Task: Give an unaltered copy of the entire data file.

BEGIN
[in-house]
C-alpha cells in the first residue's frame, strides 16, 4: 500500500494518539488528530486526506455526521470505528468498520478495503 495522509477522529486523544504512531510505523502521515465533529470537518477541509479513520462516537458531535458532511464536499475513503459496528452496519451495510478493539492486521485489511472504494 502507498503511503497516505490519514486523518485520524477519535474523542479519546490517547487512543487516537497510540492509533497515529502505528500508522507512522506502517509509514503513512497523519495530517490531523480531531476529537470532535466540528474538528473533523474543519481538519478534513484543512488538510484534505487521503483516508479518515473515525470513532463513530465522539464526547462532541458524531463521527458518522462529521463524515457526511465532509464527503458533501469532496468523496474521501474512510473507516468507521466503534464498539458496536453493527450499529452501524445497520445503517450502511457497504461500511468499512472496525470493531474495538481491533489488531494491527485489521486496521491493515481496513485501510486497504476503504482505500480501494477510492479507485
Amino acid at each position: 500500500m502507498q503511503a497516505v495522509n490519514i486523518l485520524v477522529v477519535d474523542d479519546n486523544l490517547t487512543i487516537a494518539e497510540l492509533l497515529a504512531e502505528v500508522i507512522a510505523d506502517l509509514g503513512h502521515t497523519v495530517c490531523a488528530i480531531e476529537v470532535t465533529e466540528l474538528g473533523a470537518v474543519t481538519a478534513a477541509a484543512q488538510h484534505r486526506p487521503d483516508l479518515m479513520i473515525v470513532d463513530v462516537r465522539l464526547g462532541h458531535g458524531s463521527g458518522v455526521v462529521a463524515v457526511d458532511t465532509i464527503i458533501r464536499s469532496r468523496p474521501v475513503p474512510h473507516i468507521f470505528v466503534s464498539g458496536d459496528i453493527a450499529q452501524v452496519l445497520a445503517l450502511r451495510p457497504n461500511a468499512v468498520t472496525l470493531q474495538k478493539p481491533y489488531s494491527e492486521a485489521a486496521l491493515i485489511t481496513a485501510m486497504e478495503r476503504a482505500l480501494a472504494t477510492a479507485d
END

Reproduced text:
[in-house]
C-alpha cells in the first residue's frame, strides 16, 4: 500500500494518539488528530486526506455526521470505528468498520478495503 495522509477522529486523544504512531510505523502521515465533529470537518477541509479513520462516537458531535458532511464536499475513503459496528452496519451495510478493539492486521485489511472504494 502507498503511503497516505490519514486523518485520524477519535474523542479519546490517547487512543487516537497510540492509533497515529502505528500508522507512522506502517509509514503513512497523519495530517490531523480531531476529537470532535466540528474538528473533523474543519481538519478534513484543512488538510484534505487521503483516508479518515473515525470513532463513530465522539464526547462532541458524531463521527458518522462529521463524515457526511465532509464527503458533501469532496468523496474521501474512510473507516468507521466503534464498539458496536453493527450499529452501524445497520445503517450502511457497504461500511468499512472496525470493531474495538481491533489488531494491527485489521486496521491493515481496513485501510486497504476503504482505500480501494477510492479507485
Amino acid at each position: 500500500m502507498q503511503a497516505v495522509n490519514i486523518l485520524v477522529v477519535d474523542d479519546n486523544l490517547t487512543i487516537a494518539e497510540l492509533l497515529a504512531e502505528v500508522i507512522a510505523d506502517l509509514g503513512h502521515t497523519v495530517c490531523a488528530i480531531e476529537v470532535t465533529e466540528l474538528g473533523a470537518v474543519t481538519a478534513a477541509a484543512q488538510h484534505r486526506p487521503d483516508l479518515m479513520i473515525v470513532d463513530v462516537r465522539l464526547g462532541h458531535g458524531s463521527g458518522v455526521v462529521a463524515v457526511d458532511t465532509i464527503i458533501r464536499s469532496r468523496p474521501v475513503p474512510h473507516i468507521f470505528v466503534s464498539g458496536d459496528i453493527a450499529q452501524v452496519l445497520a445503517l450502511r451495510p457497504n461500511a468499512v468498520t472496525l470493531q474495538k478493539p481491533y489488531s494491527e492486521a485489521a486496521l491493515i485489511t481496513a485501510m486497504e478495503r476503504a482505500l480501494a472504494t477510492a479507485d